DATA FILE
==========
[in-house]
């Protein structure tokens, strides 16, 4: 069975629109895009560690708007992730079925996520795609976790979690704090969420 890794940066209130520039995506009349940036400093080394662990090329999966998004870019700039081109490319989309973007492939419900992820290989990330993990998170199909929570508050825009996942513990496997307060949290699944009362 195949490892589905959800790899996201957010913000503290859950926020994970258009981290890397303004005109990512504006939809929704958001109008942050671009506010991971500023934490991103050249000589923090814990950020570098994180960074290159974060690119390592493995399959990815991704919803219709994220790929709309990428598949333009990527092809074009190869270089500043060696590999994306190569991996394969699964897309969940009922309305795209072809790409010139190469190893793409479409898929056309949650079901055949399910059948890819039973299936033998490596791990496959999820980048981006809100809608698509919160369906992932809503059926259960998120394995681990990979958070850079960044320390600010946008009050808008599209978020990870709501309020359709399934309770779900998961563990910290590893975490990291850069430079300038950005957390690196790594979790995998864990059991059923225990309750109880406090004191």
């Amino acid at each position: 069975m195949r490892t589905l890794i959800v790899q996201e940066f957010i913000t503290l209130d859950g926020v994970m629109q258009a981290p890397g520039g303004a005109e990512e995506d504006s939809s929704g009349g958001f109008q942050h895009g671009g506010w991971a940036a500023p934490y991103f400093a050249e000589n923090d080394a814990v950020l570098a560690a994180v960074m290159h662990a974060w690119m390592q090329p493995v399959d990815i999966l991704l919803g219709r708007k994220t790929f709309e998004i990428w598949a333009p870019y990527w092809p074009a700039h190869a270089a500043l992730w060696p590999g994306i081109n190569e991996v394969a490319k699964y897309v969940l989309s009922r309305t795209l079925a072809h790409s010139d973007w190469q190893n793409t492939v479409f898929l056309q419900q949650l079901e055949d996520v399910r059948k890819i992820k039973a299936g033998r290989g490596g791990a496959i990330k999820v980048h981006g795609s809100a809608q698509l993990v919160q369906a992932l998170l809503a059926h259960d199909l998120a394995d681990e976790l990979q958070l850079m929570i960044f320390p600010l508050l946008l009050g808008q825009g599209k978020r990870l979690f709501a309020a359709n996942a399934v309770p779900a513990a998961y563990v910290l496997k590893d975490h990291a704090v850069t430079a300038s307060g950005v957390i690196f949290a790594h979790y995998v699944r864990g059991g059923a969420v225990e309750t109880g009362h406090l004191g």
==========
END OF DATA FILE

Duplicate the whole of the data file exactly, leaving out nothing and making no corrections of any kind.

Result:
[in-house]
């Protein structure tokens, strides 16, 4: 069975629109895009560690708007992730079925996520795609976790979690704090969420 890794940066209130520039995506009349940036400093080394662990090329999966998004870019700039081109490319989309973007492939419900992820290989990330993990998170199909929570508050825009996942513990496997307060949290699944009362 195949490892589905959800790899996201957010913000503290859950926020994970258009981290890397303004005109990512504006939809929704958001109008942050671009506010991971500023934490991103050249000589923090814990950020570098994180960074290159974060690119390592493995399959990815991704919803219709994220790929709309990428598949333009990527092809074009190869270089500043060696590999994306190569991996394969699964897309969940009922309305795209072809790409010139190469190893793409479409898929056309949650079901055949399910059948890819039973299936033998490596791990496959999820980048981006809100809608698509919160369906992932809503059926259960998120394995681990990979958070850079960044320390600010946008009050808008599209978020990870709501309020359709399934309770779900998961563990910290590893975490990291850069430079300038950005957390690196790594979790995998864990059991059923225990309750109880406090004191």
């Amino acid at each position: 069975m195949r490892t589905l890794i959800v790899q996201e940066f957010i913000t503290l209130d859950g926020v994970m629109q258009a981290p890397g520039g303004a005109e990512e995506d504006s939809s929704g009349g958001f109008q942050h895009g671009g506010w991971a940036a500023p934490y991103f400093a050249e000589n923090d080394a814990v950020l570098a560690a994180v960074m290159h662990a974060w690119m390592q090329p493995v399959d990815i999966l991704l919803g219709r708007k994220t790929f709309e998004i990428w598949a333009p870019y990527w092809p074009a700039h190869a270089a500043l992730w060696p590999g994306i081109n190569e991996v394969a490319k699964y897309v969940l989309s009922r309305t795209l079925a072809h790409s010139d973007w190469q190893n793409t492939v479409f898929l056309q419900q949650l079901e055949d996520v399910r059948k890819i992820k039973a299936g033998r290989g490596g791990a496959i990330k999820v980048h981006g795609s809100a809608q698509l993990v919160q369906a992932l998170l809503a059926h259960d199909l998120a394995d681990e976790l990979q958070l850079m929570i960044f320390p600010l508050l946008l009050g808008q825009g599209k978020r990870l979690f709501a309020a359709n996942a399934v309770p779900a513990a998961y563990v910290l496997k590893d975490h990291a704090v850069t430079a300038s307060g950005v957390i690196f949290a790594h979790y995998v699944r864990g059991g059923a969420v225990e309750t109880g009362h406090l004191g």